A pastel blast from the past – shades of bright pink, light yellow, turquoise, pale green, lavender and baby blue saturated the walls of vintage fashion boutique Hello Tallulah and music from the 50s and 60s filled the airwaves. Dresses from the era hung on the walls, on the racks and sat on tables along with pillbox, fedora and other styles of hats, bags, brooches, necklaces and other accessories. Shoes lined sections of floor, some so artful they were prominently displayed, such as pilgrim-buckled navy and dark red dress shoes with wooden heels. Monroe, Hepburn, Bogart and Bacall’s movie posters covered the walls, alongside colorful local art and photography.
The shop’s owner, Kristina Uriegas-Reyes, a San Antonio native, graduated from Incarnate Word High School and the University of Texas at Austin (where she studied writing), is as colorful as any item in her shop. A likeness of her emboldened with bright fuchsia hair, carrying Tallulah the pup (the store’s namesake), graces stickers, pillows and other advertising, demonstrating the importance and outright acceptance of self-branding. The seven years she spent in Brooklyn, New York writing for NPR, Conde Nast, BUST magazine (“Fierce. Funny. Feminist. News”) and other online publications delivering fashion, beauty and lifestyle content regularly helped inform the changing goods and services referenced in Hello Tallulah’s adjoining blog, “Twee Valley High,” which gives prospective buyers clothing, cosmetic, fashion and lifestyle content routinely.
Her work as a plus-size model for Gwynnie Bee, the online clothing subscription service whose aim is to help customers rediscover the fun of fashion, ensures that Kristina is an expert at helping customers to find flattering, stand-out styles for everyday wear or special occasions that are concurrently retro and cutting-edge. She “wants people to feel comfortable expressing themselves through fashion.” Her own influences include sixties icons Ronnie Spector of the Ronettes and That Girl Marlo Thomas. When I met her, she was wearing a 1950s-themed poodle skirt decorated with carousel horses, a fuchsia ruffled blouse with rose pin and saddle shoes. The boutique sells everything from dresses, coats, shoes, brooches (I bought a crocodile that I found on one of my heroes’ birthdays – “Crocodile Hunter” Steve Irwin), pendants, necklaces, accessories like a gold butterfly belt buckle and even risqué Betty Page-ish fabric appliques. Every item is unique, mostly procured at estate sales or provided by customers who reach out. Some are new, like hair pomade, lipsticks, lip scrubs, highlighters, nail polish, soaps and face masks. Special events throughout the year include “sleep-overs” where you can get retro hair and makeup makeovers featuring the work of local hairdressers and makeup artists while enjoying the cupcakes of local bakers who provide artisan cupcakes for you to sample while you are transformed into an another-era version of yourself.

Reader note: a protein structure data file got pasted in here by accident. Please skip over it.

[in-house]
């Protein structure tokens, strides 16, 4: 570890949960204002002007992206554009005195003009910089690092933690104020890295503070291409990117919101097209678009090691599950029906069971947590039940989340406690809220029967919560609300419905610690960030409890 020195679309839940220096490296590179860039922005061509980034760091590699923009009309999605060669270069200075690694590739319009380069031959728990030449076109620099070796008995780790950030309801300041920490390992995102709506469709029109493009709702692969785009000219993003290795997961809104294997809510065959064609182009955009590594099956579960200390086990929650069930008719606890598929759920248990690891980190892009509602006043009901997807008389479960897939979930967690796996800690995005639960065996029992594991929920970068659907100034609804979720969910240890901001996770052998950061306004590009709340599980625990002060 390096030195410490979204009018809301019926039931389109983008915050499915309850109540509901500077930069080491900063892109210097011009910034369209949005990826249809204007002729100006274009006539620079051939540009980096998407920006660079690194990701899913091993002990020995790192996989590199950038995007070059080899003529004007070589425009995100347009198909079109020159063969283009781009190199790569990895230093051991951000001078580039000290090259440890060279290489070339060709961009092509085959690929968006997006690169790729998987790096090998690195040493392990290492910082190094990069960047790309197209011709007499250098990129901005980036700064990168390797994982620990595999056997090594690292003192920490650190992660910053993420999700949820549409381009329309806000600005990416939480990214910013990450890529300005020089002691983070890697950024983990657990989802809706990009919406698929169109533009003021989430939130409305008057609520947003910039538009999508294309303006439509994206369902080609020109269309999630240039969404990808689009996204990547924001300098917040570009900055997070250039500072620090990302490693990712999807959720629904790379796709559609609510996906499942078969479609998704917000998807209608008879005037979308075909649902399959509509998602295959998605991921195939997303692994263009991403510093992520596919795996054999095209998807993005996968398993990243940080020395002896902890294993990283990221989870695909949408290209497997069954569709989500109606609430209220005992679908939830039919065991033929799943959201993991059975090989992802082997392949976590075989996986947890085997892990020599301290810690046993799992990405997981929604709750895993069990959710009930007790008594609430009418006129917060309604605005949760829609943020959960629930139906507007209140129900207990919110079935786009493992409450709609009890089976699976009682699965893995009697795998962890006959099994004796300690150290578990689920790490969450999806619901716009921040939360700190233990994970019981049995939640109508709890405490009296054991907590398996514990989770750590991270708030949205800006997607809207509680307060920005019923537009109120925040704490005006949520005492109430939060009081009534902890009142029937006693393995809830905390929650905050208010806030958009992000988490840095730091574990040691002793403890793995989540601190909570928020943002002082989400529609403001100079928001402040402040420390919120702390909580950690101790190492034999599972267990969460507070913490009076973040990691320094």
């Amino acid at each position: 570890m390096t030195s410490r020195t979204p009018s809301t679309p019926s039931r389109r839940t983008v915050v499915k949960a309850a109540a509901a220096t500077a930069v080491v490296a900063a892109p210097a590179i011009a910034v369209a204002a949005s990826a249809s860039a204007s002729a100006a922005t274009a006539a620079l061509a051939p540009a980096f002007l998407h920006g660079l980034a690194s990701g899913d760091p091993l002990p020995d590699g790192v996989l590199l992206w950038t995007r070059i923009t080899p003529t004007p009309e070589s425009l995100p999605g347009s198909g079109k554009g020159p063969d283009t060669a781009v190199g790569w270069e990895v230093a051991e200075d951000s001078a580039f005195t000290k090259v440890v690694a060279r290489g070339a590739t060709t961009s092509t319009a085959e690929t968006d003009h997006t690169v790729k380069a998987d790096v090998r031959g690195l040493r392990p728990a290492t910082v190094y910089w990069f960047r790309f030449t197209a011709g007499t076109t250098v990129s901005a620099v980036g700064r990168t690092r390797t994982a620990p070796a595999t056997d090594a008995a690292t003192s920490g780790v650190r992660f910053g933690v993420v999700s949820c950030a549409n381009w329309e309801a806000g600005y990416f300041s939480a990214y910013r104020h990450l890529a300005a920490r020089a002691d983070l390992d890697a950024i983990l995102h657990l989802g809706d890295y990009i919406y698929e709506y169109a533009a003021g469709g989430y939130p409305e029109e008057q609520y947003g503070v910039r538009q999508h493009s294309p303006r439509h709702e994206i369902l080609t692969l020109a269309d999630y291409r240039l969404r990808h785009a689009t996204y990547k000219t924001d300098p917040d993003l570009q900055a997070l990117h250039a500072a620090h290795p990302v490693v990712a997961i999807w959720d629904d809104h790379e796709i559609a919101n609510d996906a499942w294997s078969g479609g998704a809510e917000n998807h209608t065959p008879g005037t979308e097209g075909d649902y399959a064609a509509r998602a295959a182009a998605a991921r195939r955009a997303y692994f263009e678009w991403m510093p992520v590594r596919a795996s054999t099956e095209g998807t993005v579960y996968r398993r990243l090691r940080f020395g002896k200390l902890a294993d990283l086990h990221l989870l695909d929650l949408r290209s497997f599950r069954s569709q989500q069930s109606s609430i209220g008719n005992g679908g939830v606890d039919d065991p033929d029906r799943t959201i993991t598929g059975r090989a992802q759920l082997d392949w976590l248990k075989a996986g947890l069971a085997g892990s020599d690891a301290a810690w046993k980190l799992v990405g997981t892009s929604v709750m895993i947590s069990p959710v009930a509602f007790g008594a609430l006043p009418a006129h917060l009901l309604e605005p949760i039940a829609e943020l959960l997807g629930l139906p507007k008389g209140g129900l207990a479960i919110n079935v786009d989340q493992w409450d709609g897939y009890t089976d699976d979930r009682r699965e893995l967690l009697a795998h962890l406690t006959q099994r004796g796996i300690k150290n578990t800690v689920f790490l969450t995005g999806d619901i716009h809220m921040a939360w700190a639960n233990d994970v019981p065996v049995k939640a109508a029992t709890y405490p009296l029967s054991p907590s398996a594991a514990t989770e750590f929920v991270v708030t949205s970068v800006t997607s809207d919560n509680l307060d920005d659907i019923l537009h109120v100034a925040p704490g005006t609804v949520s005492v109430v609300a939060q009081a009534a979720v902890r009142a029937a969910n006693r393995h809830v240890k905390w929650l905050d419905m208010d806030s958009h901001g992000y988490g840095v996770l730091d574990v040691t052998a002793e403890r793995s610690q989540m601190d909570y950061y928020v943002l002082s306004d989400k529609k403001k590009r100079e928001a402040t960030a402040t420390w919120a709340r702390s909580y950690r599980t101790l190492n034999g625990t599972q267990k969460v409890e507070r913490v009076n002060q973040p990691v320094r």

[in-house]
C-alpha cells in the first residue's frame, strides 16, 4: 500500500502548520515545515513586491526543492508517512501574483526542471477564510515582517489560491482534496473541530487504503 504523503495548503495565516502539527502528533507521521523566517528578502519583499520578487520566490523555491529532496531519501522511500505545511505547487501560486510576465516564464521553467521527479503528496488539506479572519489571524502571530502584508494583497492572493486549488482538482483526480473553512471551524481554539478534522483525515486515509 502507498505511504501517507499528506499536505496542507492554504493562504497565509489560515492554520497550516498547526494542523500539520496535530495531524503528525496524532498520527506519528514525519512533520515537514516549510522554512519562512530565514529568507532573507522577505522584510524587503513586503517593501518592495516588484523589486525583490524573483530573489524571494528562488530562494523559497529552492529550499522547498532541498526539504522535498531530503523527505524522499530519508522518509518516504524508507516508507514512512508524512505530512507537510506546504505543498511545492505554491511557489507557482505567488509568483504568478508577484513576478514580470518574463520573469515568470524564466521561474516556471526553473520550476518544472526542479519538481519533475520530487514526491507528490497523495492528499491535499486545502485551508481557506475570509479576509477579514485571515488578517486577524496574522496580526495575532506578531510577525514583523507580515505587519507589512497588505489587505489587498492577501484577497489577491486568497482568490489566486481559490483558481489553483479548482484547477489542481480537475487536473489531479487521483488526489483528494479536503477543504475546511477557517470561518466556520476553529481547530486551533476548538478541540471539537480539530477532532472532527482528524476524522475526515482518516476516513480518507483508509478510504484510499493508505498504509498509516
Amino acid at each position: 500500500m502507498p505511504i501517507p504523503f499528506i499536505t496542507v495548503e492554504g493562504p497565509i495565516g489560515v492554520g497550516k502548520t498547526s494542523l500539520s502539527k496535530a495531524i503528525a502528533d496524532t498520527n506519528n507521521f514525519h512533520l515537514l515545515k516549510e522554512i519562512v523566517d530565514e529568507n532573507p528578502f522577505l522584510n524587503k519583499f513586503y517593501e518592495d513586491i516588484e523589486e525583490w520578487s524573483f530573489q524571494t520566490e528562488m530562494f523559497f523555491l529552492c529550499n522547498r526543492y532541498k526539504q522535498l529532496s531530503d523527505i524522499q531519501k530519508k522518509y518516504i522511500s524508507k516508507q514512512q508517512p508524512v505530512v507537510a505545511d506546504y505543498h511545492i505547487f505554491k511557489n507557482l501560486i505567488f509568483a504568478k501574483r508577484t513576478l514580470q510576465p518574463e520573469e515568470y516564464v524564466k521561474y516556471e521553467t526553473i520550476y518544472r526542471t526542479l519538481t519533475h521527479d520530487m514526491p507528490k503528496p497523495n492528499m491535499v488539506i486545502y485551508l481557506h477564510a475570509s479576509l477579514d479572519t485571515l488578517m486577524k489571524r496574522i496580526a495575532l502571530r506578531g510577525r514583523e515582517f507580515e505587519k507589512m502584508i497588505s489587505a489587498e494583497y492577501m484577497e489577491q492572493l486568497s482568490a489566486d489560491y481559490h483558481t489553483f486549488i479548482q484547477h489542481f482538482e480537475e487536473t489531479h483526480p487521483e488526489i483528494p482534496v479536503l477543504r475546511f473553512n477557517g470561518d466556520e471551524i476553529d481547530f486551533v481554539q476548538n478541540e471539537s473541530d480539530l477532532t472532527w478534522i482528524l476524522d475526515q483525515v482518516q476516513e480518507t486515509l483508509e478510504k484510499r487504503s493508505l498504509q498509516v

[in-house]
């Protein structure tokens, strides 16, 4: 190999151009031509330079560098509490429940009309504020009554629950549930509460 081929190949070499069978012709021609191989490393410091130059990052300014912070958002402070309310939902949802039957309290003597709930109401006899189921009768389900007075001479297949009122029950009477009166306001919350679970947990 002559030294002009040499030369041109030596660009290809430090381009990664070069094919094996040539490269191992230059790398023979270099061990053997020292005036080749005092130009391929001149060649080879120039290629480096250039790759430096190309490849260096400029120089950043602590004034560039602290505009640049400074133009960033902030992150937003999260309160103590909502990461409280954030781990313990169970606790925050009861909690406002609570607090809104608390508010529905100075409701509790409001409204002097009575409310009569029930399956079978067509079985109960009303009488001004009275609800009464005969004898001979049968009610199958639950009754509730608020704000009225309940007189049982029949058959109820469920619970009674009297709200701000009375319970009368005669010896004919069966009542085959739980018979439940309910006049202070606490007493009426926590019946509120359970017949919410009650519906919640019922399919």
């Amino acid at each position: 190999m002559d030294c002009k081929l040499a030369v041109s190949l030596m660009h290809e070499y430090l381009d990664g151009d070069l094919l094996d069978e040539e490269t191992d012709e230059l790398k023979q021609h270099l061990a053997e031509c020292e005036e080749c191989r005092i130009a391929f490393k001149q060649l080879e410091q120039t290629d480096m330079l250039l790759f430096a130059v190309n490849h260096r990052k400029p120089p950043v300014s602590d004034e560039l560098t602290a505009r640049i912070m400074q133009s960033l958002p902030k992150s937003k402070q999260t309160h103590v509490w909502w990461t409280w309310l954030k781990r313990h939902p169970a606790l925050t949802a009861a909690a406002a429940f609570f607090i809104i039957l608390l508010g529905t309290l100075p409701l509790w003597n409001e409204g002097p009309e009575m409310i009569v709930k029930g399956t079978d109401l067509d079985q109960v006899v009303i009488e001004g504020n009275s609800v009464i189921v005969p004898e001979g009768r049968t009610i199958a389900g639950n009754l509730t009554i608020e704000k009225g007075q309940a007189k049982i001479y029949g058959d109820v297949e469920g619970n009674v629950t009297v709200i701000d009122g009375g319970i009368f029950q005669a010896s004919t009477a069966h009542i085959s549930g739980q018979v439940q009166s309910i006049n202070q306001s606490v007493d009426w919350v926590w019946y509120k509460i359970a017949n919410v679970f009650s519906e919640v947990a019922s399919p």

The vintage boutique arena is a relatively small one, Uriegas-Reyes tells me, so it’s important to stay engaged with peers and the business community at large. As a Latina business owner, she is particularly engaged in San Antonio’s “Girl Power Hour” networking events. The social media presence, networking, customer events and unique nature of Hello Tallulah has paid off. The boutique was recently included in the local “Best of City” publication and Kristina is a frequently featured guest on the morning “SA Live” show where she has provided fun segments such as dressing to “Celebrate the Royal Wedding” and “Step Into a Time Machine to any Decade to Find a Halloween Costume” which advertise Hello Tallulah, which recently celebrated its first year in business.
The shop is decorated with comfortable teal sofas and chairs, where customers can relax to views of moving street traffic on Fredericksburg Rd. and see carefully displayed ceramic teacups in cabinets, record-shaped cup coasters and a red ice bucket (also for sale) that sit on an end table. The dressing room has a lavender sheath, soft ceiling fan light and a shag rug for your standing comfort. There’s a feminist-motif bag hanging on the wall prominently, which I love seeing as a feminist with a fondness for fashion and makeup. We discuss that style and feminism aren’t exclusive of each other, agreeing that they are methods of self-expression for everyone, men and women alike. Kristina told me that the store looks and feels like her home and that she hopes that “people find joy when they come into her boutique,” which I truly did. And the music that provides the backdrop to the pastel paradise? It wasn’t the 103.7 AM adult standards and easy listening I guessed it was – it’s her one of a kind mix of distinctive era 50s, 60s and 70s, which is the style every customer can expect to leave with after visiting Hello Tallulah.
1912 Fredericksburg Rd. San Antonio, Texas 78201 https://www.hellotallulah.com/